Each direct marketing campaign depends on a series of factors for its success. Careful planning is vital to ensuring that response rates are high and sales conversions numerous to effectively improve return on investment (ROI). Among such factors are the season, even the time of the week when the direct mail piece arrives, how relevant its message is felt to be by the consumer at that time and how strong the actual offering really is.

To this day, however, statistics regarding conversion to sale motivators in direct mail are still hard to source, so CDMS decided to commission a survey to find out which factors made British consumers more likely to make a purchase as a result of direct mail. The findings are extremely clear: the ability to respond to the campaign online was rated the most important factor of all, making consumers 20% more likely than average to respond and purchase. Timing of the campaign to reach the recipient when in purchase consideration mode (17% more likely) came in second with personalisation of the campaign rated as 14% more likely than average.

UK consumers are clearly calling for the ability to respond online, indicating that the internet is becoming ever more strategically important to the direct marketing process. Savvy marketers are thus investigating various new techniques for tracking online response to direct marketing campaigns. One such tracking technique deserves a little more attention due to its popularity and promise of success: personalised URLs. This technology allows marketers to generate a unique and personalised landing page for every client in their marketing database. It typically takes the form of www.domainname.com/name. When the recipient receives a piece of direct mail with a personalised URL printed on it and type it into the web browser they are directed to their own dynamic microsite containing the mailings, offers, products, and/or services especially meant for them.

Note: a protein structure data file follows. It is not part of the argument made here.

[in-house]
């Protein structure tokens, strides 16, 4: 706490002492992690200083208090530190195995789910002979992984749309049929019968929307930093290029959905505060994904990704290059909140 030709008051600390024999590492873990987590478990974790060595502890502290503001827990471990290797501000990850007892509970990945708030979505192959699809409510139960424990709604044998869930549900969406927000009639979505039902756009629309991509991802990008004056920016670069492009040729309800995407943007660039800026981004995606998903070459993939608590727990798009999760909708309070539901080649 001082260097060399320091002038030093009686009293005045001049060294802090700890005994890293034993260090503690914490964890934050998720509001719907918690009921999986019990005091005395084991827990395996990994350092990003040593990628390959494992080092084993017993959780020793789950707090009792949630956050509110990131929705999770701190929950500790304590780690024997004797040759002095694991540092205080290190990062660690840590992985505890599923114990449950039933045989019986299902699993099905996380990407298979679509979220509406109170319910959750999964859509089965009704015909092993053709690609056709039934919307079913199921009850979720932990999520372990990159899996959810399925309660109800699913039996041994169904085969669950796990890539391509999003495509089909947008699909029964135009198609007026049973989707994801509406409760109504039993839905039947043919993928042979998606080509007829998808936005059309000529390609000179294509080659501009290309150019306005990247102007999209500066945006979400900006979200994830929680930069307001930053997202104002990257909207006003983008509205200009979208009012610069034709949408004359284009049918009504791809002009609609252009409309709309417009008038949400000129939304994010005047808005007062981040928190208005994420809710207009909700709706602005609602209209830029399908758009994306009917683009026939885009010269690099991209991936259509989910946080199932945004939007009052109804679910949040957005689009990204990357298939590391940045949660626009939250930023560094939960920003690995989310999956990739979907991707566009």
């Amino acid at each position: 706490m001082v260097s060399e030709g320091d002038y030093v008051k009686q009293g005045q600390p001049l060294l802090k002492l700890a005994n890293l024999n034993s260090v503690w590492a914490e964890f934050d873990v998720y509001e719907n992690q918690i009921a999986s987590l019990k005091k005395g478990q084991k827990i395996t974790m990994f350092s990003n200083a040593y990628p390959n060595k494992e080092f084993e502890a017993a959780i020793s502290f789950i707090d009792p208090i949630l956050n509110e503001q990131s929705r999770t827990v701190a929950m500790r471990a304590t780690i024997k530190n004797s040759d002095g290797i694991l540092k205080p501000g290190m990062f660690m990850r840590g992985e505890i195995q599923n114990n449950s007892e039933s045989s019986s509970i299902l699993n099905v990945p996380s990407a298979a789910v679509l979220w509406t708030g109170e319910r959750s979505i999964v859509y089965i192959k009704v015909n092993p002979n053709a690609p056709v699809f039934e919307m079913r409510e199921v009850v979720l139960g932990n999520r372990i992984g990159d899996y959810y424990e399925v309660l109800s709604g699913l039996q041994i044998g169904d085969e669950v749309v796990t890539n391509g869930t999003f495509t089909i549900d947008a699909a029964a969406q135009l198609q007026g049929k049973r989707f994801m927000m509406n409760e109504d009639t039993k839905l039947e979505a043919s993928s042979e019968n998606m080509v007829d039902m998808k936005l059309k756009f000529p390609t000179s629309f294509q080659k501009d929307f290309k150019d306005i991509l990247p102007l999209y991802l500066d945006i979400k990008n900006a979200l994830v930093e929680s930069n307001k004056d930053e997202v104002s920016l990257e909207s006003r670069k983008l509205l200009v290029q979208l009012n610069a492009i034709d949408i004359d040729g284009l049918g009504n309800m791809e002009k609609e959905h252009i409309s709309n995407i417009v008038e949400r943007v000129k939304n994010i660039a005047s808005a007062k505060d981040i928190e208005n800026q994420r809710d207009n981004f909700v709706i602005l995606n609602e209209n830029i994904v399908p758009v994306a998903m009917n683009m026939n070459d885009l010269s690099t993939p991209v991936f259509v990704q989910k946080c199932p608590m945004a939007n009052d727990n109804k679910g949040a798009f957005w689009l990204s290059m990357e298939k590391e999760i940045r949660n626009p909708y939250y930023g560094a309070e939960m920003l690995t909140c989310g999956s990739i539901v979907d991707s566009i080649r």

On these personalised micorsites the activity of respondents can be minutely tracked, providing an organisation with valuable information such as customer appreciation of content. With the learnings taken from customer behaviour on the site, it is easy to improve the accuracy of offers and select content more relevant to the customer for display. Online and offline data can also be connected by sending personalised URLs in the form of a link on customer e-mails or even by SMS.

Consumers rated appropriate timing as the second most effective at inspiring response and purchase, at 17% above average. By registering customer attitudes from all touchpoints, and not focusing only on one or two channels, businesses have access to fresh information with which to create time-sensitive, “event-triggered” messages sent to customers via immediate delivery channels such as online or SMS, but only when they behave in a particular way.

A business can set these event triggers for anything from a customer birthday to proving responsive to a particular kind of personalised URL (pURL) and not another, to their following of a specific series of image click-thoughs. Tracking which content drives the customer towards a purchase and which turns them away provides valuable long term insight into likes and dislikes but also highlights a previously unavailable time-frame in which to correct targeting by offering something more appealing. With all this cross-channel data available, marketers cannot afford to ignore the importance of using all available information on the individual to ensure better personalisation is provided as this is ranked at some 14% above average as a driver of response and purchase.

Consumers are clearly indicating that the option to respond online, appropriate timing and accurate personalisation are very important to them and are the most significant drivers of response and purchase to direct mail campaigns. The three factors are related and depend on each other, allowing marketers to use the most up-to-date online information on the consumer to be combined with rich offline datasets to create campaigns that make the right offer, to the right person, at the right time. These practices yield a treasure trove of data to constantly refine and improve the cross-channel direct marketing process.

Article written and contributed by Richard Higginbotham

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